Shreveport attorney Andres Humberto Aguilar's suspension following a Louisiana Supreme Court order in August over allegations that included hiring a chiropractic office employee to refer a client to him was one of two interim suspensions announced by the high court that month.

Aguilar's suspension was handed down in an Aug. 2 order while Baton Rouge attorney Michael Langdon Cave's punishment was handed down July 27 and announced by the state high court Aug. 8. Both suspensions were effective immediately, resulted from joint petitions for interim suspensions filed by the attorneys with the office of disciplinary counsel and are "pending further orders of this court," the separate orders said.

Aguilar was admitted to the bar Oct. 20, 2011, while Cave was admitted to the bar April 23, 1999, according to their profiles at the Louisiana State Bar's website.

The allegation that Aguilar paid $500 for a client referral stemmed for the client's April 2014 complaint after Aguilar represented her in a personal injury matter following an automobile accident, according to a 12-page Louisiana attorney discipline board hearing committee No. 60 report. A police officer referred the woman to a "runner" employed by a local chiropractic office, according to the report.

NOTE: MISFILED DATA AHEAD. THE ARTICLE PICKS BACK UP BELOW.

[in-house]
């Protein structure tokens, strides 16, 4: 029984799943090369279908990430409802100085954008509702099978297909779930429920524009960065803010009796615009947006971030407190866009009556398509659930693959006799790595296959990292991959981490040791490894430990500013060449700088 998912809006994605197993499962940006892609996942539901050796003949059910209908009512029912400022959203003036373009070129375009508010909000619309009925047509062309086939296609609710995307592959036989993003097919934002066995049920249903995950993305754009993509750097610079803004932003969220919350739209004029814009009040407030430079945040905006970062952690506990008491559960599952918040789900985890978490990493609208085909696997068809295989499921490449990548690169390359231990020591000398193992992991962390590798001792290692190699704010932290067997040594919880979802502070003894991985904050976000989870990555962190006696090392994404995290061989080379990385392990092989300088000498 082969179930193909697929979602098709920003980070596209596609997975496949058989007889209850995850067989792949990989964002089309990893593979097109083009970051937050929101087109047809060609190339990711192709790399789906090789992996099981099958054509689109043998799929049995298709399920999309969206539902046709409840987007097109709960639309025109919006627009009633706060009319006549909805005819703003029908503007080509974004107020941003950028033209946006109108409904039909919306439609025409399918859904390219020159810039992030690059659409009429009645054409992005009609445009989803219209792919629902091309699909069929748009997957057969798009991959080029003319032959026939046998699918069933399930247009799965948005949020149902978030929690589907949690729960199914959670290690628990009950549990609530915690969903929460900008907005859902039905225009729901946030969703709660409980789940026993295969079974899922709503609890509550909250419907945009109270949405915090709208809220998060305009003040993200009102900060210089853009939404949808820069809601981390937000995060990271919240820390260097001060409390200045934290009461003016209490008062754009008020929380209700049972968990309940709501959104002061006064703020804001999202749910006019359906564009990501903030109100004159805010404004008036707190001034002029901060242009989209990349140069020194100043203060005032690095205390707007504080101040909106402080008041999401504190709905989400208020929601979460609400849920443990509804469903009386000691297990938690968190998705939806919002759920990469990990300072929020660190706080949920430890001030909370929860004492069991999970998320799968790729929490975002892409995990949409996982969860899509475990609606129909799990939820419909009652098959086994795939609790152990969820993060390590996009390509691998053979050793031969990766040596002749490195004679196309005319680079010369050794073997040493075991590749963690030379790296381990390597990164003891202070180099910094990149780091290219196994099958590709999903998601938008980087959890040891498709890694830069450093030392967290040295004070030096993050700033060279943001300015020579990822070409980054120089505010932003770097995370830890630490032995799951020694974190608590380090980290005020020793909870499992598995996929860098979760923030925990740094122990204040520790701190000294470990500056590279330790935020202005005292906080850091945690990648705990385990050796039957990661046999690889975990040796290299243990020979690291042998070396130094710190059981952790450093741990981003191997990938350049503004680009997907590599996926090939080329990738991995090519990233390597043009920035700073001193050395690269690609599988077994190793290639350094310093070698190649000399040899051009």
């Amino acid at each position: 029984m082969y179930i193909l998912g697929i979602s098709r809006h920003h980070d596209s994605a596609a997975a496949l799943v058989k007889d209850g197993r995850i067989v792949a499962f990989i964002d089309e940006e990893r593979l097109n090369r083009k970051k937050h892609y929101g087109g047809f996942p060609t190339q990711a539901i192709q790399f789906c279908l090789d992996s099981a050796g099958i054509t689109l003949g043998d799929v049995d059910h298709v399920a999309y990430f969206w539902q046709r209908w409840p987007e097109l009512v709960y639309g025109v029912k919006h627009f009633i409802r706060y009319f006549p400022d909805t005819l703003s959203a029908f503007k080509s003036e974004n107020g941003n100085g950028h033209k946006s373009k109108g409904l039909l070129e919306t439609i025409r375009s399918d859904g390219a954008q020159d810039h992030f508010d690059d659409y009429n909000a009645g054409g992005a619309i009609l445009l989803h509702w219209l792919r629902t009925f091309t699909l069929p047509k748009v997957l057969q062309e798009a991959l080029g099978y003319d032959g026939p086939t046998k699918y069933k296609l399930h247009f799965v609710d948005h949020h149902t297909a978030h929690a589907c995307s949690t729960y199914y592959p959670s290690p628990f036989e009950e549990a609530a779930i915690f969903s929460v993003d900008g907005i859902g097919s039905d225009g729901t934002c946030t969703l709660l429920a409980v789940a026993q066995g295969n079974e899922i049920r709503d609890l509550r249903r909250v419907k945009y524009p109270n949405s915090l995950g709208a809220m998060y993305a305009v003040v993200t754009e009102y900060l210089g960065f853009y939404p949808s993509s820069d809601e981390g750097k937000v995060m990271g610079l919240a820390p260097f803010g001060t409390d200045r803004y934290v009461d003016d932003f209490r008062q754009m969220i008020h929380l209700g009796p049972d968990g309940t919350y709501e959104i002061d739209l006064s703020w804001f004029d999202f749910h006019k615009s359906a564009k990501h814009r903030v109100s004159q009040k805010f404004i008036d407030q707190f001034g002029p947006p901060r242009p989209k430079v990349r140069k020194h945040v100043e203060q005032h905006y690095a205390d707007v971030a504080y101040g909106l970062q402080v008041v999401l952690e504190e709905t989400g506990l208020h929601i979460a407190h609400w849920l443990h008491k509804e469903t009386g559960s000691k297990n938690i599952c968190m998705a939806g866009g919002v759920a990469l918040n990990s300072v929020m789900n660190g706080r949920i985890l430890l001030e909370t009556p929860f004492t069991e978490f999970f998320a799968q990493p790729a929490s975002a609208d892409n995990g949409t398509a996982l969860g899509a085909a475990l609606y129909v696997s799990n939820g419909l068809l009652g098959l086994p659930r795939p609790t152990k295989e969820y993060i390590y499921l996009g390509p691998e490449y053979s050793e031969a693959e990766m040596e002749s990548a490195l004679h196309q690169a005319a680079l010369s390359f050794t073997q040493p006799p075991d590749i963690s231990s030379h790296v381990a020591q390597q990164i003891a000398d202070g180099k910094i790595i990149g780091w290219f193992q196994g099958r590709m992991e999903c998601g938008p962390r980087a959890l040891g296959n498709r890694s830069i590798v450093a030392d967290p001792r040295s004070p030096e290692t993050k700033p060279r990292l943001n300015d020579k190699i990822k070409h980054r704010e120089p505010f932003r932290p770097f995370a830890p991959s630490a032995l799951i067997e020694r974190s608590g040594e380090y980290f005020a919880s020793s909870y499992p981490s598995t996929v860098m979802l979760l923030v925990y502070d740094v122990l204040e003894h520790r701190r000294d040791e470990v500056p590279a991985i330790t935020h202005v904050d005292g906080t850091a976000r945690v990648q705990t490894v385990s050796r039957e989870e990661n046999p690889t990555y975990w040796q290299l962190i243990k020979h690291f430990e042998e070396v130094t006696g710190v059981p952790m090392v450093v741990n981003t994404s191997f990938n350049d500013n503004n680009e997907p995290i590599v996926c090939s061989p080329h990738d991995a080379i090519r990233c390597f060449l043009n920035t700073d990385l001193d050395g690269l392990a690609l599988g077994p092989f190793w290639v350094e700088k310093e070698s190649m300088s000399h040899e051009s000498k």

The runner hired Aguilar to handle the personal injury case on the injured woman's behalf and also directed the woman to seek treatment at the chiropractic office the following day and to not go to a hospital emergency room, according to the report.

After completing treatment, Aguilar failed to communicate with the client about her case, stopped answering her telephone calls and did not place any calls to the client, according to the report. The chiropractic office also advised they too were unable to contact Aguilar, according to the report.

Aguilar also was alleged to have failed to file pleadings in a Pro Bono Project divorce case in a separate client matter, according to the report. Aguilar also allegedly failed to respond to the client in that client matter, according to the report.

In November the hearing committee recommended suspension for a year and a day with all but nine months deferred on condition that Aguilar make restitution, continue with counseling, attend continuing legal education classes and pay costs associated with this matter.

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